Happiness doesn’t just happen: it must be cultivated, says Mihály Csíkszentmihályi, who has studied what he calls optimal experience. We are happiest when we are absorbed in a state of concentration so focused that everything else is falls away. At those times, we experience effortless control, a sense of discovery, and high levels of performance, breaking through previous barriers.
Psychologist Csíkszentmihályi coined the name flow for the idea of delving so deeply in an activity that we lose track of time and feel absorbed in something larger. It is complete focus in meeting a challenge.
The ego falls away. Time flies. Every action, movement, and thought follows inevitably from the previous one, like playing jazz. Your whole being is involved, and you’re using your skills to the utmost, said Csíkszentmihályi, in his book, Flow – The Psychology of Optimal Experience.
Csíkszentmihályi contends that it is not our outward conditions that make us happy, but our inner lives that allow us to turn threats into challenges, to reach our goals, and to maintain inner harmony. His ideal is the “autoletic self.” Autotelic people are internally driven, experiencing purpose and curiosity. They are less motivated by comfort, money, power, or fame.
Flow depends on selecting challenges that engage our skills completely, so our energies are completely absorbed. We stop being aware of ourselves as separate from our tasks. There is a merging of action and awareness, an effortless and purposeful flow of energy. We forget ourselves, time, and obligations. We are transported by our experience, achieving higher levels of performance. We are happy.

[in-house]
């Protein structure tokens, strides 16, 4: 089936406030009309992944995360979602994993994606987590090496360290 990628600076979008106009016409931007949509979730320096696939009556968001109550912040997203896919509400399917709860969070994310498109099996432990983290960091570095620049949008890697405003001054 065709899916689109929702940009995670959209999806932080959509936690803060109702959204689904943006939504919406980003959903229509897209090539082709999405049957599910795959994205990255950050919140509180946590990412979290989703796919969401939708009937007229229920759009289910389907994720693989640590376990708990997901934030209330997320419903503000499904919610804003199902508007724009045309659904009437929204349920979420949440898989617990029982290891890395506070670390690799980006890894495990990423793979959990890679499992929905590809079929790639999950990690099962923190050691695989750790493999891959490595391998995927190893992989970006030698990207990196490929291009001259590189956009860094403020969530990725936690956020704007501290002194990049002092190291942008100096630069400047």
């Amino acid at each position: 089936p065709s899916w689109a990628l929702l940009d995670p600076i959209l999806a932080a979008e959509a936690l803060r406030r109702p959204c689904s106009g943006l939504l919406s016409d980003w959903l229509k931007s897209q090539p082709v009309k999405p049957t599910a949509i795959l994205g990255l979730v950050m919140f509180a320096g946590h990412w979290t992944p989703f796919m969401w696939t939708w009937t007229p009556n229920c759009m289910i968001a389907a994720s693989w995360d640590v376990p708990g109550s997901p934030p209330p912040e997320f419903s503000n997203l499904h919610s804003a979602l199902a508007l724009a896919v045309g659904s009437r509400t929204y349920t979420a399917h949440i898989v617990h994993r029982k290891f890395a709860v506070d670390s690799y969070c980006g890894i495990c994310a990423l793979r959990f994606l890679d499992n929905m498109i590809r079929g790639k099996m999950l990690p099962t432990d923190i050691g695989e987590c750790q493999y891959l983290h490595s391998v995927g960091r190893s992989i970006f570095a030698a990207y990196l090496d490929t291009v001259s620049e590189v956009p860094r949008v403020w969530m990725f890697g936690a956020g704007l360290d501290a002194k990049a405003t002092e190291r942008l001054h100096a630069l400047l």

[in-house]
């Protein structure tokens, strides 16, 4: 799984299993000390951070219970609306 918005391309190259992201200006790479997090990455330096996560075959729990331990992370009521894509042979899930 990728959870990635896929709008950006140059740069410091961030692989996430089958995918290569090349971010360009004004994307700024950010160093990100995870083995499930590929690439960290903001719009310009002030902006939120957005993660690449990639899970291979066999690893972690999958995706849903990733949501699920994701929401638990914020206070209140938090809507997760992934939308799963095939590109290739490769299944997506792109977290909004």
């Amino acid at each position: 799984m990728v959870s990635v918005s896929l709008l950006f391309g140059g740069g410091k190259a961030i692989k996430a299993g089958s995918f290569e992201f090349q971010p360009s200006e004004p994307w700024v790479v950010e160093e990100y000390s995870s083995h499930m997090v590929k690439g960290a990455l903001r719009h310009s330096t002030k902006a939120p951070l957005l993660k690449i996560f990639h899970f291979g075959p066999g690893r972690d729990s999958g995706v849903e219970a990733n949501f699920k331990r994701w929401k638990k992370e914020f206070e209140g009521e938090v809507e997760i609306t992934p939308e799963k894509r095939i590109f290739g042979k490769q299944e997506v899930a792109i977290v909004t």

Is Flow an elusive, accidental mood we stumble upon? No. Flow can be cultivated. Here are some of Mihály Csíkszentmihályi’s guidelines:
1. Set goals. Autoletic individuals select goals and make choices with little fuss or panic. Our goals determine the sequence that follows. If we want to learn to swim, we must learn the crawl and other strokes, build endurance, perfect our kick, practice often. The autoletic person transforms outward experiences into flow.
2. Become immersed in the activity. When the challenges match our skills – neither boringly easy or dauntingly difficult – we can become involved. Involvement is enhanced by concentration, which blocks distractions.
3. Pay attention to what is happening. Constant challenges keep us alert, aware, and responsive to the needs of the work. Self-consciousness, the most common source of distraction, is replaced by commitment to the task at hand. At this point, we no longer feel like a separate individual. We grow beyond the limits of individuality by investing psychic energy in the activity. The self merges with the action.
4. Learn to enjoy immediate experience. When we have learned to set goals, develop skills, respond to feedback, concentrate and be involved, we enjoy life, regardless of our outer circumstances. To achieve this requires determination and discipline. Optimal experience is not the result of a hedonistic approach. We must develop skills that stretch out capacities.
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